Four cases (0.6%) of isolated contralateral adrenal metastasis have been diagnosed with the mean follow-up of 83.3 months (range: 23-196 months). In accordance with the existing data from the literature all four metastases have been detected by CT. The metastases have been diagnosed synchronously in one (0.1%) and metachronously in three (0.5%) cases. Mean age of the patients was 56 years (range: 47-68 years). All the patients underwent adrenalectomy through flank incision above the 11th rib. No patient received any form of adjuvant systemic therapy.

All four patients had undergone contralateral radical nephrectomy due to the conventional RCC. All removed kidneys and adrenal were sent to the department of pathology of the same institution (National Centre of Urology). The same team of personnel according to the single protocol has technically processed all the tissue specimens. The surgical margins of the primary nephrectomy specimens were recorded as positive or negative based on the gross and microscopic examination of the specimen. The adrenal gland was examined macroscopically, sliced in 2- to 3-mm cross sections and processed for further microscopical evaluation.

Morphological parameters assessed for both the primary and metastatic tumors included: stage, histological subtype, nuclear grade and presence of tumor necrosis. The stained slides from all tumor and metastases specimens were reviewed by urological pathologist, as described previously [38]. Shortly, the resected kidneys and adrenals were evaluated macroscopically. The maximal tumor size was measured and 1.5 x 2cm tissue samples were taken for further assessment. Specimens were fixed, stained and evaluated by the same pathologist according to conventional technique. The tumors were staged according to the AJCC classification system and graded according to Fuhrman’s grading system.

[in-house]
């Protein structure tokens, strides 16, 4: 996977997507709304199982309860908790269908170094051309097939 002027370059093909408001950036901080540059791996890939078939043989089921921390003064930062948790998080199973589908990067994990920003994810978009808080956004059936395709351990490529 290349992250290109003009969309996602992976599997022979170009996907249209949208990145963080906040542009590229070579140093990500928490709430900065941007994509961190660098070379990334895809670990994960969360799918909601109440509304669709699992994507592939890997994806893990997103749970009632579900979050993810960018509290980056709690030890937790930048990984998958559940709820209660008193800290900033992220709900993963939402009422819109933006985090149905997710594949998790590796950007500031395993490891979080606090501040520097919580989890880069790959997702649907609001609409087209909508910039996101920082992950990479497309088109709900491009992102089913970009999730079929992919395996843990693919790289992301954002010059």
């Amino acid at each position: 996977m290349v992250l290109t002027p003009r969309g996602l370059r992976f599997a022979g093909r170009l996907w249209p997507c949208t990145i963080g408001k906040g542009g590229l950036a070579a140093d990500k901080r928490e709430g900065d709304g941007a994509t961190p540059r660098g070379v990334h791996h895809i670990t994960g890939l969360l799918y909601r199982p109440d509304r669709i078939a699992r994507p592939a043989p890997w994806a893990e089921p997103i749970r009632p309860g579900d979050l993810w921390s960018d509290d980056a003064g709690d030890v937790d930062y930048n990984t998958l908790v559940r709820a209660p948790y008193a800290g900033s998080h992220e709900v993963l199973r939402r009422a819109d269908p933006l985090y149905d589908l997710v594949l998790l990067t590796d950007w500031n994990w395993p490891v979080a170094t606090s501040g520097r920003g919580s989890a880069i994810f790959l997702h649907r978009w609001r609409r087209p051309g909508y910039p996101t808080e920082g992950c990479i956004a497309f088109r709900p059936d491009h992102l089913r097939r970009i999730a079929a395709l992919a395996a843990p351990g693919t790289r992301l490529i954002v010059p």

The mean (range) diameter of the primary renal tumor was 76±27.9 mm (12-200 mm) and the mean diameter of the adrenal metastases was 6.4 cm (range: 3–9 cm). The clinical and pathological features of the primary tumors for the 4 patients with contralateral adrenal metastasis are summarized in Table 1. The pathological stage of the adrenal metastasis was pT2N0 and pT3aN0 in two patients each. Grade 2 tumor was detected in one and grade 3 in three cases.

NAgeSexTime from surgery to metastasis (months)Side of metastasisStageGradeFollow-upPatient status
147M18RightT3a331Dead
258M64RightT2378Dead
357F24RightT3a3165Alive
473F156LeftT22180Alive

Table 1.